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Revised RomanizationBin-jip
Directed byKim Ki-duk
Produced byKim Ki-duk
Written byKim Ki-duk
StarringJae Hee
Lee Seung-yeon
Music bySLVIAN
Distributed byBig Blue Film
Release date
  • October 15, 2004 (2004-10-15)
Running time
88 minutes
CountrySouth Korea
Box officeUS$3 million[1][2]

3-Iron (Hangul빈집; RRBin-jip; lit. "Empty House") is a 2004 South Korean romantic drama film directed by Kim Ki-duk. The plot revolves around the relationship between a young drifter and an abused housewife. The film is notable for the lack of dialogue between its two main characters.[3] The title comes from a type of golf club used prominently in the film.


Tae-suk (Jae Hee) is a loner who drives around on his motorbike, taping takeout menus over the keyholes of front doors and breaking into apartments where the menus have not been removed. He lives in those apartments while their owners are away, washing their clothes and mending their broken appliances while usually playing "Gafsa" by Natacha Atlas on their CD player. When he breaks into one large home, he is unaware that he is being watched by an abused housewife Sun-hwa (Lee Seung-yeon). Tae-suk leaves after making eye contact with Sun-hwa, but then returns. He witnesses Sun-hwa's husband abusing her and proceeds to catch his attention by practicing golf in the yard. He hits Sun-hwa's husband with golf balls and then leaves with Sun-hwa.

The couple begins a silent relationship, moving from one apartment to another. At one home, after drinking, they are caught by the returning owners, sleeping in their bed and wearing their pajamas. They also get into trouble with the law when they break into the home of an elderly man who died alone. They proceed to give him a proper burial. When the man's son and daughter-in-law arrive at the apartment, they assume that Tae-suk and Sun-hwa killed him. The couple is interrogated by police, but remain steadfastly silent. An investigation reveals that nothing was stolen from any of the houses and the old man died of lung cancer. Sun-hwa's husband arrives to take her home, and bribes the policeman in charge of the investigation to allow him to strike Tae-suk with golf balls. Tae-suk ends up attacking the police officer and is sent to jail. There, he practices golf with an imaginary club and balls and develops his gifts for stealth and concealment, frustrating his jailers by remaining out of sight.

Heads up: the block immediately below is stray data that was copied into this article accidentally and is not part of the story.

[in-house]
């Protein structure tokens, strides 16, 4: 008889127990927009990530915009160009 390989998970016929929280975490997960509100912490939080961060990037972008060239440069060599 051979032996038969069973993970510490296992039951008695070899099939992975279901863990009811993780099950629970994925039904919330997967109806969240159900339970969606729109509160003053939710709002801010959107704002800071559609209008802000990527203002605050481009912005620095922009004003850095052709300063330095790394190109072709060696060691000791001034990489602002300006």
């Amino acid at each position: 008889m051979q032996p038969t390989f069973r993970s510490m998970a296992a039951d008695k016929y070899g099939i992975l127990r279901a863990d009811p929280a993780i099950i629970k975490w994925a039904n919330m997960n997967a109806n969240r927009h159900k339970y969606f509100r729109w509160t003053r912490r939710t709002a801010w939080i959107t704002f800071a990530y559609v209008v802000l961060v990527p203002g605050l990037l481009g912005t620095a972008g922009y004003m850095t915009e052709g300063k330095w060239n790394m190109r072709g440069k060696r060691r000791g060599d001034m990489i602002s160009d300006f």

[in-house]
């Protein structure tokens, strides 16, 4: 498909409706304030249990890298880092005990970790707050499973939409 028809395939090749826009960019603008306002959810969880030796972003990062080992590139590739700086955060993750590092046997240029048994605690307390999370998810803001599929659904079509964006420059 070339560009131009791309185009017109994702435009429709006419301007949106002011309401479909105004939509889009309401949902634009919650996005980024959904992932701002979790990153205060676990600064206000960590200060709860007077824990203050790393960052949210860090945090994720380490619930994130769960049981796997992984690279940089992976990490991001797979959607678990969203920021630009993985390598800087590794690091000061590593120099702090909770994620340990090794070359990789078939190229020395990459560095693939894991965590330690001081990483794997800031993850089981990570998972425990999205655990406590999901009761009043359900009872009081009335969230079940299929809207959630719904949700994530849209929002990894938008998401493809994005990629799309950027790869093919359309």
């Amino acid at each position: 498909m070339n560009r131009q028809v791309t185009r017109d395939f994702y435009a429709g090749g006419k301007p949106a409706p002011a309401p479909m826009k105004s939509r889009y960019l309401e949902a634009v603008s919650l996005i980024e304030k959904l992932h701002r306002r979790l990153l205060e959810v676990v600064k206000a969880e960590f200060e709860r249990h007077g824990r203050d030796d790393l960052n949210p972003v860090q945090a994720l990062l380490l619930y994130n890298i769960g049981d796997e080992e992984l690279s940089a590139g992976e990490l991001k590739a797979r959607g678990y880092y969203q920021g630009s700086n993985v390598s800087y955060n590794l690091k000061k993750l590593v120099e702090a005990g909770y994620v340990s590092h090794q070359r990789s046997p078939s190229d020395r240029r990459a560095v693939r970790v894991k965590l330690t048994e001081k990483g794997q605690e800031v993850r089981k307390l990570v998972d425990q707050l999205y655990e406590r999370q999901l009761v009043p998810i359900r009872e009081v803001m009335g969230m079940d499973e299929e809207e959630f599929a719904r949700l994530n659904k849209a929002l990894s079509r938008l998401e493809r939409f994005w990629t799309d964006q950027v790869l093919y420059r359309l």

After being released from prison, Tae-suk rejoins Sun-hwa in her house, using his skills to evade her husband's detection: standing behind the man and moving as he turns, even kissing Sun-hwa over her husband's shoulder (as seen in the poster). Sun-hwa appears to say "I love you" to her husband, but reaches out for Tae-suk. The husband leaves on another business trip, after which Sun-hwa and Tae-suk embrace.


Film review aggregator Rotten Tomatoes reported that 87% of reviewers (75 out of 87) gave 3-Iron positive reviews, with an average score of 7.4/10.[4] The film also holds a 72/100 on Metacritic.[5] It grossed $241,914 in North America and $2,965,315 worldwide.


Year Film festival Category Result
2004 2004 Venice International Film Festival Best Director Award
FIPRESCI Best Film Award Won
Little Golden Lion Award Won
SIGNIS Award Won
Golden Lion Award Nominated
Valladolid Film Festival Golden Spike Award (Best Film) Won
Busan International Film Festival Network for the Promotion of Asian Cinema Won
2005 David di Donatello Awards Nominated
Italian National Syndicate of Film Journalists Silver Ribbon Award Nominated
San Sebastián International Film Festival FIPRESCI Film of the Year Won
2006 Belgian Syndicate of Cinema Critics Grand Prix Won[6]
Blue Dragon Film Awards[7]
2004 Blue Dragon Film Awards Best New Actor - Jae Hee Won
Best Director - Kim Ki-duk Nominated
Korean Film Awards
2004 Korean Film Awards Best Film Nominated
Best Director - Kim Ki-duk Nominated
Best Screenplay - Kim Ki-duk Nominated
41st Paeksang Arts Awards
2005 41st Paeksang Arts Awards Best Film Nominated
Best Director - Kim Ki-duk Nominated
Best New Actor - Jae Hee Nominated

See also[edit]


  1. ^ "3-Iron". Boxofficemojo. Retrieved March 04, 2012.
  2. ^ "3-Iron French Gross"
  3. ^ Beyond Hollywood - 3-Iron review
  4. ^ 3-Iron Rotten Tomatoes
  5. ^ "3-Iron". Metacritic. Retrieved November 6, 2016.
  6. ^ "Kim Ki-duk, Grand Prix de l'UCC". La Libre Belgique (in French). January 9, 2006. Retrieved October 21, 2012.
  7. ^ 3-iron

External links[edit]